The stance on sexuality and marriage is spelled out on page 26: “We believe that human sexuality is a gift of God that is to be affirmed as it is exercised within the legal and spiritual covenant of a loving and monogamous marriage between one man and one woman.”
That standard “is put into place and then everybody is expected to live by it,” Lambrecht said.
The WCA document makes “a point of describing Scripture as primary,” said the Rev. Laceye Warner, Royce and Jane Reynolds Associate Professor of the Practice of Evangelism and Methodist Studies at United Methodist Duke University Divinity School.
Warner, author of “The Method of Our Mission: United Methodist Polity and Organization,” was not involved in the creation of the WCA document but has reviewed it and offered comments based on her background in Methodist polity.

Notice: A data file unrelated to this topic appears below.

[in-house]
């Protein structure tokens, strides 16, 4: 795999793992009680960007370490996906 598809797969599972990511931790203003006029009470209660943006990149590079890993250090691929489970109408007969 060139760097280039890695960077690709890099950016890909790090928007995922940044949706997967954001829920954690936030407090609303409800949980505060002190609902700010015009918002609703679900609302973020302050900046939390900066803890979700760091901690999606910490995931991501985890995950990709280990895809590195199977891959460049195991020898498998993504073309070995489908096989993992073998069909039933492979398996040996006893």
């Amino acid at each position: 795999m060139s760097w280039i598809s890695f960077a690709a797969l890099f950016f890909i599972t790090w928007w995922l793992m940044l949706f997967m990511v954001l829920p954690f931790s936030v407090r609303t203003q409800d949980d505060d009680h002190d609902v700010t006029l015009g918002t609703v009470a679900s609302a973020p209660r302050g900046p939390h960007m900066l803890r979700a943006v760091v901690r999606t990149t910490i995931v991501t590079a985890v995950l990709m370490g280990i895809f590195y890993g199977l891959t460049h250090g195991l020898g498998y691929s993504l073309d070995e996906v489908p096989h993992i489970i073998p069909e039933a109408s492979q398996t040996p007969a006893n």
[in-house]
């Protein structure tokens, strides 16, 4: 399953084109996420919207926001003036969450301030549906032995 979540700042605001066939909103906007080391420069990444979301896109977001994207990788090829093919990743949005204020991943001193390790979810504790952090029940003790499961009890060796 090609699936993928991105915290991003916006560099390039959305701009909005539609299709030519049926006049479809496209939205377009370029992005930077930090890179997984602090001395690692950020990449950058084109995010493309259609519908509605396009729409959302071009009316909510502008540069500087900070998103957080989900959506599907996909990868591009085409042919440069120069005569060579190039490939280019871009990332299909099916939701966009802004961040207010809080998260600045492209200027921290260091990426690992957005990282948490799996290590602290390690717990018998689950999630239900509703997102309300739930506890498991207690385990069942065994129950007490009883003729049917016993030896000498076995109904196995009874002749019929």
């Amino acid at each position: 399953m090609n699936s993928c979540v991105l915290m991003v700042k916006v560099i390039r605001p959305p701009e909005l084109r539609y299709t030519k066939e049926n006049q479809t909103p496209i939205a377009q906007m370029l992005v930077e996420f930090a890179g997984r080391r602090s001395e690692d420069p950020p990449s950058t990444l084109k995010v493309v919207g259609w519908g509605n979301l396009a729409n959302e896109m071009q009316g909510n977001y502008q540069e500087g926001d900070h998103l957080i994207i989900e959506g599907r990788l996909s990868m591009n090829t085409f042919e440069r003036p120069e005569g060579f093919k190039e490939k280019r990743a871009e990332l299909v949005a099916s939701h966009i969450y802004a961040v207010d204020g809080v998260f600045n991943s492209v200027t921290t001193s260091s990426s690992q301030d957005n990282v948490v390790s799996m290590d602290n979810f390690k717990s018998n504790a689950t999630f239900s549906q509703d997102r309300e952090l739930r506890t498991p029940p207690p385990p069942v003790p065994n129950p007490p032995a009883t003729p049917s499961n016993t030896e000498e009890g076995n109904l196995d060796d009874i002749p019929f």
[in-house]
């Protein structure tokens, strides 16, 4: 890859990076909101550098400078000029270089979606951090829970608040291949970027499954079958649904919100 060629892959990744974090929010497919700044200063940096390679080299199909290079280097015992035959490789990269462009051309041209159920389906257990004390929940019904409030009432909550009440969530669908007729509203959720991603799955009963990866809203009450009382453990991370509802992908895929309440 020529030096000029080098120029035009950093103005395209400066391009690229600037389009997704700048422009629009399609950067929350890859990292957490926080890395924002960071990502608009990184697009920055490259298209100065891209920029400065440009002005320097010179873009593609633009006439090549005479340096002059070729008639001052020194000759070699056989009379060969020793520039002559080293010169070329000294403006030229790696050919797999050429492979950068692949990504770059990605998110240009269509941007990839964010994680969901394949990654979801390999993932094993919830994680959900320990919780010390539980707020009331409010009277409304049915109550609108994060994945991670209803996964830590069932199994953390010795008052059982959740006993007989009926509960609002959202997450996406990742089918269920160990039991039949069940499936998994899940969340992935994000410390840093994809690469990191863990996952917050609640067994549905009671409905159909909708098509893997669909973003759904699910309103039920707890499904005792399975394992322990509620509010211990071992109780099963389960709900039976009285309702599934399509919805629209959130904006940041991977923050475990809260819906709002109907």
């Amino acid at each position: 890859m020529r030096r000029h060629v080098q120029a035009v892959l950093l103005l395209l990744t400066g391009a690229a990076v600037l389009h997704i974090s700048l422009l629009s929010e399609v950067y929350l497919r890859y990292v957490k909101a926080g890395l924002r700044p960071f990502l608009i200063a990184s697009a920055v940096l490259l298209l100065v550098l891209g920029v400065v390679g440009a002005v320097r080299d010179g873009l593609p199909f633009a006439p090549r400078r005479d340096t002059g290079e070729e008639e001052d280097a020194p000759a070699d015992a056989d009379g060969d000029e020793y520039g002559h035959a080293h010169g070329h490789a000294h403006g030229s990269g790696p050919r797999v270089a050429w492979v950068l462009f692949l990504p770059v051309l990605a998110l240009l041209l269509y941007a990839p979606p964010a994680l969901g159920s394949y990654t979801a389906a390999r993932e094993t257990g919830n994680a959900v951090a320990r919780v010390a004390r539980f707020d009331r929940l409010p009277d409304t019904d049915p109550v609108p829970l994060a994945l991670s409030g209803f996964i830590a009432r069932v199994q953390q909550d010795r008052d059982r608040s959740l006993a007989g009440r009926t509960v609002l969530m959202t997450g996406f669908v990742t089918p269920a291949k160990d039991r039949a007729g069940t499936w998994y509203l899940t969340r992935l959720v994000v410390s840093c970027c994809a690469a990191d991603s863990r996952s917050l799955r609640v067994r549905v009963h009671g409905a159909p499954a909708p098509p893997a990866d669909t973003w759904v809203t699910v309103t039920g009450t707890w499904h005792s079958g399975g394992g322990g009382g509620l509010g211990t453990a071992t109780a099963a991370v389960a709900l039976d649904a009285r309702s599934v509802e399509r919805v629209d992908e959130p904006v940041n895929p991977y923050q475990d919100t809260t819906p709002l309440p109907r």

“Though Scripture is described as primary in the current United Methodist Discipline, there are different interpretations of what is informally called the quadrilateral — Scripture, tradition, reason, experience,” Warner said. “Placing Scripture as primary responds to an ongoing debate of how these function within ‘Our Theological Task’ included in the United Methodist Discipline.”
The WCA draft is clearer about its objections to homosexuality than the current United Methodist Book of Discipline, Warner said.
“The objection is stated explicitly,” she said. “From decades of legislative revisions, the United Methodist Discipline includes contrasting statements throughout.”
Important goals of the document include giving local churches more freedom and lessening the financial pressures of apportionments, Lambrecht said.